Cailan goes on to explain that by inviting brothers Chad and Chase Valencia—who run LASA together—into Unit 120 for a residency, he can practice what he preaches and in turn, help the Filipino food movement:
Now a lot of us are coming back to our roots, and I'm fortunate enough to be a part of it, where I'm learning so much from all of them, and we're all learning so much from each other. We've been using very traditional French technique, and now we're implementing what we learned in our careers and we're translating it into Filipino cooking. We found the love and the care for the food. And LASA is the number one example of that for me.
Since taking up residency in January, LASA has continually packed Unit 120, offering guests a prix-fixe four-course dinner with a new menu every four weeks. Their latest menu offering features a delicious and pillowy seared kohlrabi cake served atop laing—a Filipino dish made with coconut milk, chilies and traditionally taro leaves, but here with a kohlrabi tops and kale. You'll also find a perfectly tender grilled octopus and rhubarb sinigang—a sour and savory stew. And they offer a vegetarian version of the menu as well. LAist recently had a chance to sit down to the latest menu offering and talk with the Valencia brothers—who will enthusiastically share their passion for Filipino cooking and history at your table.
What inspired you to launch LASA?
We started pop-ups almost 3 years ago as LASA at a time where there really wasn't much Filipino food in L.A. It made sense for the both of us to give it a shot. There was a void to fill in the L.A. culinary landscape and at the same time it was a natural progression for us—who have been in the industry over the last decade—to do something together representing our background and upbringing in the restaurants we've worked at.
Tell us a bit about how the concept evolved and what it's been like to transition from a pop-up to the Unit 120 incubator.
LASA has been in the works since 2010 and at that time, we were in our early 20s and too green in the game to put up something serious. We knew we had to study, do research, cook, grow up and gain some life experiences to find out what LASA was going to be. We didn't roll out with our first backyard dinner until 2013.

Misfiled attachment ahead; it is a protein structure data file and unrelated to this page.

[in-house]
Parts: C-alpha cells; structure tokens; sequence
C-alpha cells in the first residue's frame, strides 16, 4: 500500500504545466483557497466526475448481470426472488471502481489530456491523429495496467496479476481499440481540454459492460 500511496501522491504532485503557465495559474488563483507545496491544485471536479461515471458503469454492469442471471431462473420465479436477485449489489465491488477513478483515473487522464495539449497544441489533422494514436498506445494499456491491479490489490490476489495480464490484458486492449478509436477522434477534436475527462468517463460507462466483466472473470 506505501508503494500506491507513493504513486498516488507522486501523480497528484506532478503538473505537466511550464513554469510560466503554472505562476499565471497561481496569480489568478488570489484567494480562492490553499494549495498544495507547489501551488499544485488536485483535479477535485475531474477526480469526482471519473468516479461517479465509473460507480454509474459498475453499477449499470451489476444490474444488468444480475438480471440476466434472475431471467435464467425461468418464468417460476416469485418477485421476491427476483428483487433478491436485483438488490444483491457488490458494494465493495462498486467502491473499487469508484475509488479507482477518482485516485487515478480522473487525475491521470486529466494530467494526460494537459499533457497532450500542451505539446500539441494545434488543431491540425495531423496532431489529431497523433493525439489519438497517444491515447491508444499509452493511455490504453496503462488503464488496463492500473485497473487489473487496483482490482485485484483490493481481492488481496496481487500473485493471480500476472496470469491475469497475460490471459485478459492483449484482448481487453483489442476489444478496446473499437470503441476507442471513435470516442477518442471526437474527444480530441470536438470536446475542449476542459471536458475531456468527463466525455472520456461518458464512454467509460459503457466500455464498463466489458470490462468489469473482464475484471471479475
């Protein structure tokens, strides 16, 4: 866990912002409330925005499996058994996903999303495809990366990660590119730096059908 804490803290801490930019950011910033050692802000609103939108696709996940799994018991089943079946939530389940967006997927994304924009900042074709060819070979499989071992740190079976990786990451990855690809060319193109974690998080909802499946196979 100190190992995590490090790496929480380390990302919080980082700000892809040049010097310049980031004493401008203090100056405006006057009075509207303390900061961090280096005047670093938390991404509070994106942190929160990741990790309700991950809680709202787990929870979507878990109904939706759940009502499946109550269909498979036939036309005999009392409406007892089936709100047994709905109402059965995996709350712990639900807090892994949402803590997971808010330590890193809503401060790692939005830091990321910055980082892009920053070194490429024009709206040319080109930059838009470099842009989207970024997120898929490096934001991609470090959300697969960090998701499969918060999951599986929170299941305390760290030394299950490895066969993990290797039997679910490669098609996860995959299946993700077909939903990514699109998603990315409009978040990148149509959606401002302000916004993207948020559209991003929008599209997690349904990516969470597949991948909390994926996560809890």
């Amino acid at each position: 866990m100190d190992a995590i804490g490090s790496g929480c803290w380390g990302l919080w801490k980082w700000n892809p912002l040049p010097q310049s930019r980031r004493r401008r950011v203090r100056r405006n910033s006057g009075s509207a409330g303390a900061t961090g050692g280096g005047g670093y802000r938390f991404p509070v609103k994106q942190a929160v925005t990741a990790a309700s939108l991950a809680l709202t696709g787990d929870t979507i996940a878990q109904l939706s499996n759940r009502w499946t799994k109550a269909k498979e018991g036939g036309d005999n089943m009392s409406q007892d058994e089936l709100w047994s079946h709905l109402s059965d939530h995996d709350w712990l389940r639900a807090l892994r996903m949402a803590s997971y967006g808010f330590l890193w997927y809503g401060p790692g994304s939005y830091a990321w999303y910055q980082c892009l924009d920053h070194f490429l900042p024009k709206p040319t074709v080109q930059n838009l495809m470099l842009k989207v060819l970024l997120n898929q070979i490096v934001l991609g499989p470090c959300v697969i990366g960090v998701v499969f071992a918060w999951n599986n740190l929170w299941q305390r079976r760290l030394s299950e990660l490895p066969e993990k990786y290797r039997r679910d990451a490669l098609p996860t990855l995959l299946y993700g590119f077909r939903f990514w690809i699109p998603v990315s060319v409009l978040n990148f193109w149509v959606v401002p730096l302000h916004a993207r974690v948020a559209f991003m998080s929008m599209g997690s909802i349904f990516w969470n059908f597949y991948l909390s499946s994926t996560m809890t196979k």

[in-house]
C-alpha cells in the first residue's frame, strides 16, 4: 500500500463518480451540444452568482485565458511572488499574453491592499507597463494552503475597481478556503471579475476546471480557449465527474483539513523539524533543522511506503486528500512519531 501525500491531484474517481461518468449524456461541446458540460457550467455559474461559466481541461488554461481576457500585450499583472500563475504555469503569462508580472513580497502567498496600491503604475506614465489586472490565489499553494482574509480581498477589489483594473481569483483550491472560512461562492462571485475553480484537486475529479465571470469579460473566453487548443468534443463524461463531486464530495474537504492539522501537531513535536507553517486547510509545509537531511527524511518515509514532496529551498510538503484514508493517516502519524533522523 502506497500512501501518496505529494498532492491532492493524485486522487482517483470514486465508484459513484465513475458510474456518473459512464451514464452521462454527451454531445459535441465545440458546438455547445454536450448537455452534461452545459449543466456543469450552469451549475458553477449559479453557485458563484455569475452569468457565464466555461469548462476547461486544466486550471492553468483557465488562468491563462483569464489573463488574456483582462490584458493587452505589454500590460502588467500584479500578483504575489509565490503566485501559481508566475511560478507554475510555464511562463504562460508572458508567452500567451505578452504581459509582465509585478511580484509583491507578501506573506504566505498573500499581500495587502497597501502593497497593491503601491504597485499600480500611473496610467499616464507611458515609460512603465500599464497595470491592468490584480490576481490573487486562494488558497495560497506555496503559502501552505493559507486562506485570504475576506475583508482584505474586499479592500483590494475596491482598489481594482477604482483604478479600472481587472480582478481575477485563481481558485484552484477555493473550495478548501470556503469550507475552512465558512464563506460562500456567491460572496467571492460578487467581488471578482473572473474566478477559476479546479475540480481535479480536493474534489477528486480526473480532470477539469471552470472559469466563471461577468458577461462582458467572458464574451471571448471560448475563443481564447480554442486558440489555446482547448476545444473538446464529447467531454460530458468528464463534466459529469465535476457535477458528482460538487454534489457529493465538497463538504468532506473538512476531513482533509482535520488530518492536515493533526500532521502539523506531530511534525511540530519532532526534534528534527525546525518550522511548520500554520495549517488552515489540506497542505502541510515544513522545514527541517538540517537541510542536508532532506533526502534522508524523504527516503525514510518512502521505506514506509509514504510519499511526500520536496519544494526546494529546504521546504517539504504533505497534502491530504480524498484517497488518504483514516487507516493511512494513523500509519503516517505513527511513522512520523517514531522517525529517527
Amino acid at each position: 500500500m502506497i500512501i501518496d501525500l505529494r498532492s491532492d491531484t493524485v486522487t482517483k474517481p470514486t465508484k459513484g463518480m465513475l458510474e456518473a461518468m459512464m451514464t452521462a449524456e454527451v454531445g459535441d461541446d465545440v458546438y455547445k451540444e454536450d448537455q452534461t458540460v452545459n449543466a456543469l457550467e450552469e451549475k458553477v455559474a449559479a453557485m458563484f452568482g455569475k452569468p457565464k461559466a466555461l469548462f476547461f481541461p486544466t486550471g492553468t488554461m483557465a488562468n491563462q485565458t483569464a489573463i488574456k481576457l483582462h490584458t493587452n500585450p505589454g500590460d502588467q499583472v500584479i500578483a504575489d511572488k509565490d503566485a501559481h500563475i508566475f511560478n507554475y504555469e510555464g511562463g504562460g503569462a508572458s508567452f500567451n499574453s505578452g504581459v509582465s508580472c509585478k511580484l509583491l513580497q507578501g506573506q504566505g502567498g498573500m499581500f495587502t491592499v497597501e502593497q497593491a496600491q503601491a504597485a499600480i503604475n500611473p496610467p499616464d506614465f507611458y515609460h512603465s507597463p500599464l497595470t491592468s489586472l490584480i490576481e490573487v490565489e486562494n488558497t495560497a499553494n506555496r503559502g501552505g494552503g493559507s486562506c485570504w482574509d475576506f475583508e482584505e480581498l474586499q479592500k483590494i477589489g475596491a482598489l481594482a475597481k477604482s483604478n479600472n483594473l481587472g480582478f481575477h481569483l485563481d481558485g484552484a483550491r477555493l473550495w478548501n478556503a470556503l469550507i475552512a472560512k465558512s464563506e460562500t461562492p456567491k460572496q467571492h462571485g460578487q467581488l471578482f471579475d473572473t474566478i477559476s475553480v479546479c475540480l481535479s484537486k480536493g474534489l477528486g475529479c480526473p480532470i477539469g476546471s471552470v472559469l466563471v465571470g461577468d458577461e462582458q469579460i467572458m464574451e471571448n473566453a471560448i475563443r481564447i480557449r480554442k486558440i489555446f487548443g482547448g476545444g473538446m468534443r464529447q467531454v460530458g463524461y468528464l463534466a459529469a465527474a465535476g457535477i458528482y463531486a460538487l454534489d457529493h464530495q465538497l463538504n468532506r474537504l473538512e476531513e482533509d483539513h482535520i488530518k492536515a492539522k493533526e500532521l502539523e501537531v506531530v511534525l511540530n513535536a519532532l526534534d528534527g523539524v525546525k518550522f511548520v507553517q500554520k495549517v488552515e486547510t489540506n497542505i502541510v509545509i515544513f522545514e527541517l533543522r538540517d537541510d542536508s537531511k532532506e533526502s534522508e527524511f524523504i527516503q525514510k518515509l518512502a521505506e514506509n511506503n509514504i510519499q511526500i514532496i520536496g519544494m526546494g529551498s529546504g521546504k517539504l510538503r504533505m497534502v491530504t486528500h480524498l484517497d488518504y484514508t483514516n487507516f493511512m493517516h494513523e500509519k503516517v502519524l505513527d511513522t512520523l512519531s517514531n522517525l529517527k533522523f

From there we moved on to a cafe setting in Highland Park, then spent the last eight months doing monthly dinners at Elysian. What's nice now is having somewhere to call home temporarily and have some sort of regularity. It's been extremely exciting and an incredible learning process. We're lucky to have this platform and make LASA a more regular thing.
What are some flavors and dishes that diners can look forward to?
We've launched a new menu that we're really excited about, which includes housemade chicharron with a mung bean yogurt dip and a grilled octopus and rhubarb sinigang. We're working really hard on expanding our pantry so we have new and fun ingredients to use to progress our ideas as cooks and the food as LASA. There will be the Filipino inspiration of salty, acidic and funky dishes but also the Cali market-driven clean, bright and balanced food as well.
How do you see the presence of Filipino-inspired cuisine evolving in L.A.?
It's evolving naturally and beautifully. There is a growing community and we are happy to support and be a part of it. We believe now is an inevitable time for Filipino food and the growth that's occurring here in L.A. as far as the restaurants and concepts, and also the awareness and openness diners are showing to all of it. Already there are different types of Filipino food experiences and we're looking forward to seeing what other types are going to come around the corner.
Overall, the presence of Filipino-inspired cuisine in L.A. is great. All these other Filipino concepts will serve as a platform for people to learn more about our culture, ingredients, recipes, dishes, etc. And maybe it will help Filipino food become normalized into the mainstream, like how other Asian and Southeast Asian foods have become.
What do you envision for the next steps for LASA?
Brick and Mortar!!!!!
How do you see Unit 120 benefiting other chefs and the L.A. food scene in general?
It's great, its building community and giving opportunity to other chefs who are trying to open or have concepts who want to get tested.